Momentum is growing for joint trade union strikes in September after education secretary Alan Johnson ruled out higher pay rises for teachers this year.
Johnson wrote to the School Teachers Review Body to refuse its request to reopen pay negotiations despite inflation above the level that should trigger a review.
The National Union of Teachers (NUT) has been talking to Unison and the Public and Commercial Services Union (PCS) about combined action over public service pay. It is understood that other unions are also considering joining the action.
Teachers are due to receive a 2.5% pay rise in September, but a clause stated that this would be reviewed if inflation averaged above 3.25% in the year to March 2007. Inflation averaged 3.75% in that period, and now stands at almost 5%, but Johnson has insisted this should only be reflected in pay rises from 2008.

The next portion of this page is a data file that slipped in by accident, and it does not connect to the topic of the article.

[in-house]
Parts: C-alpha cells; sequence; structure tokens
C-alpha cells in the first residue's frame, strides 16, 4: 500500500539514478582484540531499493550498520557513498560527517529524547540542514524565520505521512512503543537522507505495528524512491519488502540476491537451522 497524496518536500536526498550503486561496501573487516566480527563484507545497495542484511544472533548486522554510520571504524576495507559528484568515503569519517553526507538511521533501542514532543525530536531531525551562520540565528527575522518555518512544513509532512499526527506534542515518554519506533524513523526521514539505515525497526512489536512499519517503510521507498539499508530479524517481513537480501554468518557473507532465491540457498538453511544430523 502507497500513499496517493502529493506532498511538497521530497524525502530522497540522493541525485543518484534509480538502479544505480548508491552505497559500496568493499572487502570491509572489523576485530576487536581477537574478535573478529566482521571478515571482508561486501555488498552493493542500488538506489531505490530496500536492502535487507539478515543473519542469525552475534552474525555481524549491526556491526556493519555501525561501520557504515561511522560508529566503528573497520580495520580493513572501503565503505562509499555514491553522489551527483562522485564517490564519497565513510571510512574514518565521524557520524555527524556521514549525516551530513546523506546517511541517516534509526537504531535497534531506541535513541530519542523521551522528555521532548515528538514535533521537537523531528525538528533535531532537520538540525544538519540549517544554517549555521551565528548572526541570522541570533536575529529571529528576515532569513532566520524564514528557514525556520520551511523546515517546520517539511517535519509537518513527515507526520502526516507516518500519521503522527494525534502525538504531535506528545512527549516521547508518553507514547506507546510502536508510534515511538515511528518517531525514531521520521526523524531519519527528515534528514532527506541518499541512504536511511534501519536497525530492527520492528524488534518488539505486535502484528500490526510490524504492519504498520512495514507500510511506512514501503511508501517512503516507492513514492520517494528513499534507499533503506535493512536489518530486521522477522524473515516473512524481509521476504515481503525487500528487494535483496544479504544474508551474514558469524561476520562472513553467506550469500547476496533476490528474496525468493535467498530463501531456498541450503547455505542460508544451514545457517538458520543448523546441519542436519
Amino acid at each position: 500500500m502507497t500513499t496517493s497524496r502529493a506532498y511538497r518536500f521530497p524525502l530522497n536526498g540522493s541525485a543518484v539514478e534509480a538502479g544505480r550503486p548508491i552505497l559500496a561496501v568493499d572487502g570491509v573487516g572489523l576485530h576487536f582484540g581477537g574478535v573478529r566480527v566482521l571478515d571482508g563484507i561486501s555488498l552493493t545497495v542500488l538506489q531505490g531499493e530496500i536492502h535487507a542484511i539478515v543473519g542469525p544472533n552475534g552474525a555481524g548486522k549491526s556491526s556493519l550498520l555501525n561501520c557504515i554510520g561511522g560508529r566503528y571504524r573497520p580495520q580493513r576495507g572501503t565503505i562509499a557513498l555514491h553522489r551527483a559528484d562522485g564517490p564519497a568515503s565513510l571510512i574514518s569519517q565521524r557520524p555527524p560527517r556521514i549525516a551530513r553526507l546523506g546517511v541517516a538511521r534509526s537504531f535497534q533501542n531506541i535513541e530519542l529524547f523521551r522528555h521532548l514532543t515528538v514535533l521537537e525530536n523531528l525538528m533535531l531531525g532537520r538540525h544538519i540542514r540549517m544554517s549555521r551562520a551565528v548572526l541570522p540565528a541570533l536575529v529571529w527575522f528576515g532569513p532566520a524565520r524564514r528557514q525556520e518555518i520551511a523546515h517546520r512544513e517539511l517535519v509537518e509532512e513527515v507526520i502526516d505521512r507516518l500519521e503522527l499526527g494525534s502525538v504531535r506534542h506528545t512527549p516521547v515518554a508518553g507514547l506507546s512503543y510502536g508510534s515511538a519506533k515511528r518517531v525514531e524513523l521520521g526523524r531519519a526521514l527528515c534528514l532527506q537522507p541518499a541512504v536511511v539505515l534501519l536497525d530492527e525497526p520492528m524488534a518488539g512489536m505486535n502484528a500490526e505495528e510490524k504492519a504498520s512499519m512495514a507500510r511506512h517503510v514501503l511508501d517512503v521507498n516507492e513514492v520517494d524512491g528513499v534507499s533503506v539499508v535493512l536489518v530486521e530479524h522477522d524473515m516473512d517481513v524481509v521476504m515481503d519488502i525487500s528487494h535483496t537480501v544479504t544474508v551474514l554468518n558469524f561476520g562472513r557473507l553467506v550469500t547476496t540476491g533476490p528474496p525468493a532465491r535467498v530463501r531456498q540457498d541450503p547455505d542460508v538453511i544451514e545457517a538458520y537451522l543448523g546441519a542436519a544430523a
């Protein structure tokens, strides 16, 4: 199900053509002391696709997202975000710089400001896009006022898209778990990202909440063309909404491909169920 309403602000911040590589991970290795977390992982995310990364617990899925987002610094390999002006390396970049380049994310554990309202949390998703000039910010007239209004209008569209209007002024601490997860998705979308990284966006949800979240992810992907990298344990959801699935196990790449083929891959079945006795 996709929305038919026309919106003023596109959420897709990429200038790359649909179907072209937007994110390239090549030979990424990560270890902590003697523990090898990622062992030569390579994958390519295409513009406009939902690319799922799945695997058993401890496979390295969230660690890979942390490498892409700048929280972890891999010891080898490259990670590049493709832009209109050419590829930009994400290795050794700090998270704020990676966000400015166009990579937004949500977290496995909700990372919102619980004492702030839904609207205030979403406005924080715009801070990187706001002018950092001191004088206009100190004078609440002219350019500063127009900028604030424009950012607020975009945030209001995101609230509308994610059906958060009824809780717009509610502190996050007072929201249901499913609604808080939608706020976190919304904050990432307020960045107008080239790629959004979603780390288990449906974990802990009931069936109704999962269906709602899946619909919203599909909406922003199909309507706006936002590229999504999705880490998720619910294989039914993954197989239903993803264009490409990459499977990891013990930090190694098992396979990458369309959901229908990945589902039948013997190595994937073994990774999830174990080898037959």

NUT general secretary Steve Sinnott said: “The government’s decision to refuse to re-open the September award is a breach of honour.
“Teachers have been let down. They trusted the government to live up to its word instead once again they have been targeted for unfair treatment.”
Sinnott said he would be writing to the Trades Union Congress to convene a meeting of its committee of teachers unions to consider what steps the alliance should take to achieve a fairer deal.
PCS general secretary Mark Serwotka last month said the end of the summer could see widespread industrial action by NHS workers and civil servants. Incoming prime minister Gordon Brown’s speech at the Labour Party conference in September is a possible target.